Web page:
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CONCERT PREVIEW: Advocate of underrepresented composers and new music, Chelsea Randall performing at The Foundry June 25

A dedicated advocate of underrepresented composers and new music, Chelsea Randall seeks to create fresh dialogues between the old, new, and undiscovered as a performer and collaborator in the program she brings to The Foundry on Friday, June 25 for the launch of "American Mavericks."

West Stockbridge — The fact that Chelsea Randall began playing the piano when she was eight, going on nine — “a little bit older than most kids start” — was the first of several unconventional chords the New York City-based pianist and educator has struck over the course of her career. As a dedicated advocate of underrepresented composers and new music, Randall seeks to create fresh dialogues between the old, new, and undiscovered as a performer and collaborator — as evidenced by the program she brings to The Foundry on Friday, June 25, the launch of “American Mavericks,” a performance, commissioning, and research project celebrating seldom performed and new solo piano repertoire by 20th and 21st century Black American composers.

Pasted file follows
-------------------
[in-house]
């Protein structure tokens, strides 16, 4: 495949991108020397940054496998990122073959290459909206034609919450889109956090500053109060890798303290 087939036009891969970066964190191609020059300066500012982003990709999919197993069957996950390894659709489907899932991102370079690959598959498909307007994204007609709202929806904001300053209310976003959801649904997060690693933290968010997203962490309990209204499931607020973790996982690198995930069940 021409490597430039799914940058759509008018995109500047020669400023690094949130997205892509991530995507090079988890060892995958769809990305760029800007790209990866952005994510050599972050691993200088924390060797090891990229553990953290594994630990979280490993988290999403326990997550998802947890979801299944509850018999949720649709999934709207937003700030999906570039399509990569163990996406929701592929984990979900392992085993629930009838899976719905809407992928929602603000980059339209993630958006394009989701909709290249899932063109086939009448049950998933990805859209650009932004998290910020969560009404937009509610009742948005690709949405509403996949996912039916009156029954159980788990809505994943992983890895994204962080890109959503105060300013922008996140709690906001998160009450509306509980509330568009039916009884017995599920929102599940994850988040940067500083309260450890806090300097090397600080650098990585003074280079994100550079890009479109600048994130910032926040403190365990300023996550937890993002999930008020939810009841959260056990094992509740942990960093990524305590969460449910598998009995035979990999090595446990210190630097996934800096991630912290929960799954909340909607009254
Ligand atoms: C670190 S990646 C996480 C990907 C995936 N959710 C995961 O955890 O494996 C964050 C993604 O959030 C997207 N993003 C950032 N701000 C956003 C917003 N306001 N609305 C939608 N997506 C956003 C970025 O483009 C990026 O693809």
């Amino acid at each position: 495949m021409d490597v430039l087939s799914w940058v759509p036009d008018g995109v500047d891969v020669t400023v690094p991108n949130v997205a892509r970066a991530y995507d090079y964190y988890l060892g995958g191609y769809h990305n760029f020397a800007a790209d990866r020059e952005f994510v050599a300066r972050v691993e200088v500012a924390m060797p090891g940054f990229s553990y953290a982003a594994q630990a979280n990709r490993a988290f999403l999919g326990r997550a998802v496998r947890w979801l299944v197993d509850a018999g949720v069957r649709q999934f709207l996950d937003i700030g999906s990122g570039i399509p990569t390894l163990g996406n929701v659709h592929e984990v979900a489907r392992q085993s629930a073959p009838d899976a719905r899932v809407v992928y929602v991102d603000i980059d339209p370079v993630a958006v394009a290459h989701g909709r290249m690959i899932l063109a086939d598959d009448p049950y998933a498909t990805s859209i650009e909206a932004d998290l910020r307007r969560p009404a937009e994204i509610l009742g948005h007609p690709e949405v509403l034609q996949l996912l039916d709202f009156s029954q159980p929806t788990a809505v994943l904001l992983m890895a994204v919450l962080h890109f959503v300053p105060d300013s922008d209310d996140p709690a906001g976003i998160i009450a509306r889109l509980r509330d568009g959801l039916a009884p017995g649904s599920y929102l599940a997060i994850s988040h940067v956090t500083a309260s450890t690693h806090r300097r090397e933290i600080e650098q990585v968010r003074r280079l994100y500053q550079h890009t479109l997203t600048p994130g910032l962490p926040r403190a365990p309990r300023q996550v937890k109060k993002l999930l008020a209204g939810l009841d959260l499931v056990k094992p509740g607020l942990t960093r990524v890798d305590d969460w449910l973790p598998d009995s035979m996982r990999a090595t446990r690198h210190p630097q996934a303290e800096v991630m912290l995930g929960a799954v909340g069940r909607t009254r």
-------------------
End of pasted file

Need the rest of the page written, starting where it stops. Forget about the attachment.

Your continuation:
“This is a spotlight project on Black American composers with the ultimate goal that, at some point hopefully soon, these works will not just be spotlighted — they will be presented in dialogue and connection with other great masterworks that we know and love, and just be part of great art,” Randall told The Edge. She underscored that until that time comes, we need presenters, artists, and educational institutions to do the work of, “drawing attention specifically to underserved groups and amplify[ing] this diversity,” something big venues and venerable institutions have been slow to do.

Part of Randall’s mission, when teaching young students, is — right from the very beginning of study — to place often overlooked works alongside what she calls the traditional hallmarks of Western classical music, “right along with the Chopin [and] Mozart…so that students see there is equal footing between these different periods and cultures and traditions of music.” In placing one next to the other, it enriches the entire canon of music.

Chelsea Randall. Courtesy of the artist.

“My own goal as an artist and artistic director is to amplify the work of overlooked, new, historically underrepresented composers — with [an aim] to broaden the dialogue about what classical music is [and] how it should be presented,” Randall said pointing to artists such as George Walker, Regina Harris Baiocchi, Jonathan Bailey Holland, Julius Eastman, Undine Smith Moore, Daniel Bernard Roumain, Dorothy Rudd Moore, and H. Leslie Adams. Following the Berkshire-based launch of the project — marked by a solo recital spotlighting monumental, late piano masterpieces by trailblazing composer George Walker, in honor of the Centennial Anniversary of his birth — Randall will take “American Mavericks” on the road to New York City, San Diego, Pasadena, and San Francisco.

Randall’s purview of interests is hardly one dimensional. While music appears to take center stage (her grandmother, a classical pianist, loaned Randall her piano to begin taking lessons), an avid interest in literature waits in the wings.